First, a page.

Protection of media freedom crucial now more than ever

 By Lisa Stadelbauer

COVID-19 has radically changed the lives of each and every one of us over the past few months. At a time when we are faced with uncertainty, it’s more important than ever that we have access to credible and accurate information in order to keep us, and our family and friends, safe and healthy.

During COVID-19 and every day, journalists play an essential role in defending and advancing the truth around the world. They keep us informed, they put the spotlight on challenges and issues that we may otherwise not see, and they hold governments (and other important players in society) accountable.

But effective journalism only happens when journalists have the freedom, independence, and tools to do their work freely and independently. Here in East Africa, as well as elsewhere on the continent and around the world, this is not always the case.

On 16 November this year, Canada and Botswana will co-host the second Global Conference for Media Freedom. The pandemic means that it will be held virtually, but that also offers new opportunities for engagement and participation.

Unfortunately, abuses of the right to freedom of opinion and expression continue to happen and the pandemic is now posing a major threat to not only global public health, but also to media freedom. In many cases, restrictions and abuses against members of the press have intensified as a result of the pandemic.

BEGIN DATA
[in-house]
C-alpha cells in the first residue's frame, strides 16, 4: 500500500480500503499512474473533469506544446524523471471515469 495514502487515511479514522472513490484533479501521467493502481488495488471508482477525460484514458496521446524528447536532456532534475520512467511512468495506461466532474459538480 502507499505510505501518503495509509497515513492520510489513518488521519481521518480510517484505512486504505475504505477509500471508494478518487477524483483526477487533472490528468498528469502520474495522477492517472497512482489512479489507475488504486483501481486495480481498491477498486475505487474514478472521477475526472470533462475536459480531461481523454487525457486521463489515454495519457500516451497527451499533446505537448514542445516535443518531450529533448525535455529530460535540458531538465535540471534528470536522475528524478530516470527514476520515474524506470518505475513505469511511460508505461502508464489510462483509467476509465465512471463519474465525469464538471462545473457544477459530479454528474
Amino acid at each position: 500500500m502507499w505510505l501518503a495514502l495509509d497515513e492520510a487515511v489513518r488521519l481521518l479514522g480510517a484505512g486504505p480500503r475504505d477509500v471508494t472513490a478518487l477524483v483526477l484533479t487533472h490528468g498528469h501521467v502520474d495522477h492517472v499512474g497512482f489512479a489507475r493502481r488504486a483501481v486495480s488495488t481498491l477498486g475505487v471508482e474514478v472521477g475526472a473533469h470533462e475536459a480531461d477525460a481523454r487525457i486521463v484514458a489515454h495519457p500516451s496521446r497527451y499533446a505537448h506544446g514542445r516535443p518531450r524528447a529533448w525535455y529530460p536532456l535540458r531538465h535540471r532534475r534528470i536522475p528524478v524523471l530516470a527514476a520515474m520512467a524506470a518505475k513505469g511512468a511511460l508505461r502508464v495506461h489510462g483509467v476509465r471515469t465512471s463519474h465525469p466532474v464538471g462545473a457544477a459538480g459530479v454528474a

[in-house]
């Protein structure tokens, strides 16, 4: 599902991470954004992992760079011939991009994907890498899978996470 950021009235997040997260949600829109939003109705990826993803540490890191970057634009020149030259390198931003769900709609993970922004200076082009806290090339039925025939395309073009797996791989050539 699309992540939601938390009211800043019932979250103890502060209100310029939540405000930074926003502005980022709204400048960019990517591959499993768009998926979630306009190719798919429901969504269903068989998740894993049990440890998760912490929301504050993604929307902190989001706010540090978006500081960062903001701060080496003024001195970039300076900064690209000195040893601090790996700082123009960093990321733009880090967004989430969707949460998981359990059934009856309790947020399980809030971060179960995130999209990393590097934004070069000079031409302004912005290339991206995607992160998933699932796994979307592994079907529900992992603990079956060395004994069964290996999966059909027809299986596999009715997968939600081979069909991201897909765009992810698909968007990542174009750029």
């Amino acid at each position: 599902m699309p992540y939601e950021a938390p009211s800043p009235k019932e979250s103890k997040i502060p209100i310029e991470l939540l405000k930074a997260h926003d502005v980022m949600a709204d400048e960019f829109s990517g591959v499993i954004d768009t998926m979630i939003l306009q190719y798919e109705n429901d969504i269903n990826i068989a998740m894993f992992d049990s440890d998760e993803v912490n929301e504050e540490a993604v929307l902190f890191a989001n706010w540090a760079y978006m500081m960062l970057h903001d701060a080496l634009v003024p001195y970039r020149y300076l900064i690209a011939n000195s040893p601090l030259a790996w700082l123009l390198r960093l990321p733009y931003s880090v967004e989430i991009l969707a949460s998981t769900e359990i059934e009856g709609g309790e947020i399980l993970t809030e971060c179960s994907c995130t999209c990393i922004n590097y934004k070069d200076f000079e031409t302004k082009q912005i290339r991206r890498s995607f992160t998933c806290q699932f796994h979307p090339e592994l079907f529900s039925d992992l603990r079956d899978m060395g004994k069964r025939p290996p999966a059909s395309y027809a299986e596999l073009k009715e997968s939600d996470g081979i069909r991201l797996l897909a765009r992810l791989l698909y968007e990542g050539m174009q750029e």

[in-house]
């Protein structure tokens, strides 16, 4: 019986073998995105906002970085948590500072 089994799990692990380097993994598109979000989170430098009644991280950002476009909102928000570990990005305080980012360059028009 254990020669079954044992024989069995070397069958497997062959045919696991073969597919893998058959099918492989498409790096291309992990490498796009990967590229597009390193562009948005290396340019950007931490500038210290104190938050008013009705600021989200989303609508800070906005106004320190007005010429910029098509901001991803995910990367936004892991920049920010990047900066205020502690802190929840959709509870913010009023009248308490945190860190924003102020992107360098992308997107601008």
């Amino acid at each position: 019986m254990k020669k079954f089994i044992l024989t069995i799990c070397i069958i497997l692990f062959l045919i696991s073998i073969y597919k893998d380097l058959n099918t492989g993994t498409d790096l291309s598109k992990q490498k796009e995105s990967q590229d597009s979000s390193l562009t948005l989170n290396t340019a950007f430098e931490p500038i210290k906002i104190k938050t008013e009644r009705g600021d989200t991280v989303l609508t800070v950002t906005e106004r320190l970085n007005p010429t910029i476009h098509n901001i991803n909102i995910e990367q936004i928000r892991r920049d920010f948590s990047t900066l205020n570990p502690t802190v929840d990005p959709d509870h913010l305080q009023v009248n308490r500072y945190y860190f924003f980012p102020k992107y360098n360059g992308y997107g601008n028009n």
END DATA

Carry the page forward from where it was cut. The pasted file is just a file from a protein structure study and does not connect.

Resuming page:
So far this year, the International Press Institute (IPI) has recorded 140 instances globally of media freedom violations related to the COVID-19 pandemic and Reporters Without Borders has documented attacks against at least 125 journalists in 29 countries.  This is unacceptable.

BASIC HUMAN RIGHT 

Canada views the freedom of opinion and expression as a basic human right. Media freedom serves a fundamental public interest, and journalists and media workers should not be intimidated, harassed, or threatened in their efforts to obtain and disseminate information which is of public interest.

In growing recognition of the challenges and threats faced by media workers and to counter these new and emerging challenges, we have joined forces with other countries to protect and promote freedom of opinion and expression.

In July 2019, Canada and the United Kingdom co-hosted the first Global Conference for Media Freedom.  It brought together governments, journalists, activists, and other stakeholders to discuss and strategize on this topic. At the same time, Canada and the UK also formed the Media Freedom Coalition, a partnership of 37 countries from around the world (including Ghana and Sudan here in Africa), who advocate for media freedom, online as well as offline, and for the safety of journalists and media workers. This includes through mechanisms like the Global Media Defence Fund which supports journalists in distress, covers legal expenses and initiatives, creates peer support networks, and supports governments to develop national action plans.

On 16 November this year, Canada and Botswana will co-host the second Global Conference for Media Freedom. The pandemic means that it will be held virtually, but that also offers new opportunities for engagement and participation.

To journalists in Somalia and around the world, Canada says this: thank you for seeking out the truth, for bringing clarity and fairness to public debate, and for giving us the information that we need to be safe in these difficult times.

Together with our partners, we will develop collaborative and innovative approaches to counter challenges to media freedom and to strengthen protections for journalists, the freedom of expression, and human rights around the world.

 The author is the Ambassador of Canada to Somalia and Permanent Representative to the United Nations Environment Programme (UNEP).

 

 

 

 

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